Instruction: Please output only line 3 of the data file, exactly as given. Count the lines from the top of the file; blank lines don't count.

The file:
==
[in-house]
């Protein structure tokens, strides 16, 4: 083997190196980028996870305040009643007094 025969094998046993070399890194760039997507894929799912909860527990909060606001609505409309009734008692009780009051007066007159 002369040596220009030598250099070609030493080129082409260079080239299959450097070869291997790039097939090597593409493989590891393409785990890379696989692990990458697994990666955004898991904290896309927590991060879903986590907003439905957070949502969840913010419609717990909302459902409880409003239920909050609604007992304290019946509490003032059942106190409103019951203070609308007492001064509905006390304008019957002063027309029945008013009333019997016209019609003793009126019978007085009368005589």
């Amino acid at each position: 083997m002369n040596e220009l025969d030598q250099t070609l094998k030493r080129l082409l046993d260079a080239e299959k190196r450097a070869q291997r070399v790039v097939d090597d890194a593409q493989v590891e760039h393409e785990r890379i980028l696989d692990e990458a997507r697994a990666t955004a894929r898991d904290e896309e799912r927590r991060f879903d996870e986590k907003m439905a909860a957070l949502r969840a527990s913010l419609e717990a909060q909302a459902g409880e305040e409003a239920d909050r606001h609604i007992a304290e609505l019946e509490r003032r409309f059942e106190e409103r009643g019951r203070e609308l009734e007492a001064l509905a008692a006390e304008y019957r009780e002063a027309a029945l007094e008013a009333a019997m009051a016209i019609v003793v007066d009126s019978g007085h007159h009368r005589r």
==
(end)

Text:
């Amino acid at each position: 083997m002369n040596e220009l025969d030598q250099t070609l094998k030493r080129l082409l046993d260079a080239e299959k190196r450097a070869q291997r070399v790039v097939d090597d890194a593409q493989v590891e760039h393409e785990r890379i980028l696989d692990e990458a997507r697994a990666t955004a894929r898991d904290e896309e799912r927590r991060f879903d996870e986590k907003m439905a909860a957070l949502r969840a527990s913010l419609e717990a909060q909302a459902g409880e305040e409003a239920d909050r606001h609604i007992a304290e609505l019946e509490r003032r409309f059942e106190e409103r009643g019951r203070e609308l009734e007492a001064l509905a008692a006390e304008y019957r009780e002063a027309a029945l007094e008013a009333a019997m009051a016209i019609v003793v007066d009126s019978g007085h007159h009368r005589r």